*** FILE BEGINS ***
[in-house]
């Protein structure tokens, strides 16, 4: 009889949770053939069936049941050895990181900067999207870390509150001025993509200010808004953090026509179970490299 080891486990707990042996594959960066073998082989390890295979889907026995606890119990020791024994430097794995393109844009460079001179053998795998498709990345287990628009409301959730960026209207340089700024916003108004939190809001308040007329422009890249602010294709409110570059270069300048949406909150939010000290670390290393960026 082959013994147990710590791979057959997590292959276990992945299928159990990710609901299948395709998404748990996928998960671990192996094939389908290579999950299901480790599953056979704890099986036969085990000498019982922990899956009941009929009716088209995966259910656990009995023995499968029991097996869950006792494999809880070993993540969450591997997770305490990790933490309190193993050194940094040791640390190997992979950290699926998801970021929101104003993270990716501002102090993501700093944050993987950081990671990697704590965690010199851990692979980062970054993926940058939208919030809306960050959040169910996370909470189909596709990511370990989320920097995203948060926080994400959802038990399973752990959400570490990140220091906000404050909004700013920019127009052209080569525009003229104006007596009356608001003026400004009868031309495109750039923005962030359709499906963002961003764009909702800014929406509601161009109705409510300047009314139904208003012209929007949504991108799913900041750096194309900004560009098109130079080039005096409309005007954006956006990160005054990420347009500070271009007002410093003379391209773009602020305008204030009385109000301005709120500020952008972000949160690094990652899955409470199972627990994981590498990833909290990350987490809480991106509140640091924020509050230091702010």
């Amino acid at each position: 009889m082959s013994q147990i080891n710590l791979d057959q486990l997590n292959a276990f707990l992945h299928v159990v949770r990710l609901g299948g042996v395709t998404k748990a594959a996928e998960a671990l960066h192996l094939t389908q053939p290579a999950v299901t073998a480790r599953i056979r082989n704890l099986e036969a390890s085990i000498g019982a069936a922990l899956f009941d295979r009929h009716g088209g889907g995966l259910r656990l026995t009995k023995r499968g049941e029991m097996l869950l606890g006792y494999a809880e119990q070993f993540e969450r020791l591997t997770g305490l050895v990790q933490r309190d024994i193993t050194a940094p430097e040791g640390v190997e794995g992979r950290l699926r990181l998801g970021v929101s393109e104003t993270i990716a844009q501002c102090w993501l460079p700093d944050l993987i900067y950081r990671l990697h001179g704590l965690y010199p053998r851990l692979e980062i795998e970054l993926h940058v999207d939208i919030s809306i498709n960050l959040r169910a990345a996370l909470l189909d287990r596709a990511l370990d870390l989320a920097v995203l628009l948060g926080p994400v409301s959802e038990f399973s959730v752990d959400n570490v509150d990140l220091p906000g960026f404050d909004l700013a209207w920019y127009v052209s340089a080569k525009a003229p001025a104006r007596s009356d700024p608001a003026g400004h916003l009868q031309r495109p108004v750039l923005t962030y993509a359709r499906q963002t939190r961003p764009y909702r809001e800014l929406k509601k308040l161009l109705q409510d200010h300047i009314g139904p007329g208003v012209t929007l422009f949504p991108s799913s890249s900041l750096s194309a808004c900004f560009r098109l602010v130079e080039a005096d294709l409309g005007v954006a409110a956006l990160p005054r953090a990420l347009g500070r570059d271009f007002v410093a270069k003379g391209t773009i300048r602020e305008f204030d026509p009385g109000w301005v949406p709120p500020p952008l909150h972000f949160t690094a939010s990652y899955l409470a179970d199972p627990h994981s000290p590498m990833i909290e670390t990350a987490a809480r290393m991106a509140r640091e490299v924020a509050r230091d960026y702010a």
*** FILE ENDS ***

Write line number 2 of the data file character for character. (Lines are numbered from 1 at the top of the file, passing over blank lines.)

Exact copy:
């Protein structure tokens, strides 16, 4: 009889949770053939069936049941050895990181900067999207870390509150001025993509200010808004953090026509179970490299 080891486990707990042996594959960066073998082989390890295979889907026995606890119990020791024994430097794995393109844009460079001179053998795998498709990345287990628009409301959730960026209207340089700024916003108004939190809001308040007329422009890249602010294709409110570059270069300048949406909150939010000290670390290393960026 082959013994147990710590791979057959997590292959276990992945299928159990990710609901299948395709998404748990996928998960671990192996094939389908290579999950299901480790599953056979704890099986036969085990000498019982922990899956009941009929009716088209995966259910656990009995023995499968029991097996869950006792494999809880070993993540969450591997997770305490990790933490309190193993050194940094040791640390190997992979950290699926998801970021929101104003993270990716501002102090993501700093944050993987950081990671990697704590965690010199851990692979980062970054993926940058939208919030809306960050959040169910996370909470189909596709990511370990989320920097995203948060926080994400959802038990399973752990959400570490990140220091906000404050909004700013920019127009052209080569525009003229104006007596009356608001003026400004009868031309495109750039923005962030359709499906963002961003764009909702800014929406509601161009109705409510300047009314139904208003012209929007949504991108799913900041750096194309900004560009098109130079080039005096409309005007954006956006990160005054990420347009500070271009007002410093003379391209773009602020305008204030009385109000301005709120500020952008972000949160690094990652899955409470199972627990994981590498990833909290990350987490809480991106509140640091924020509050230091702010």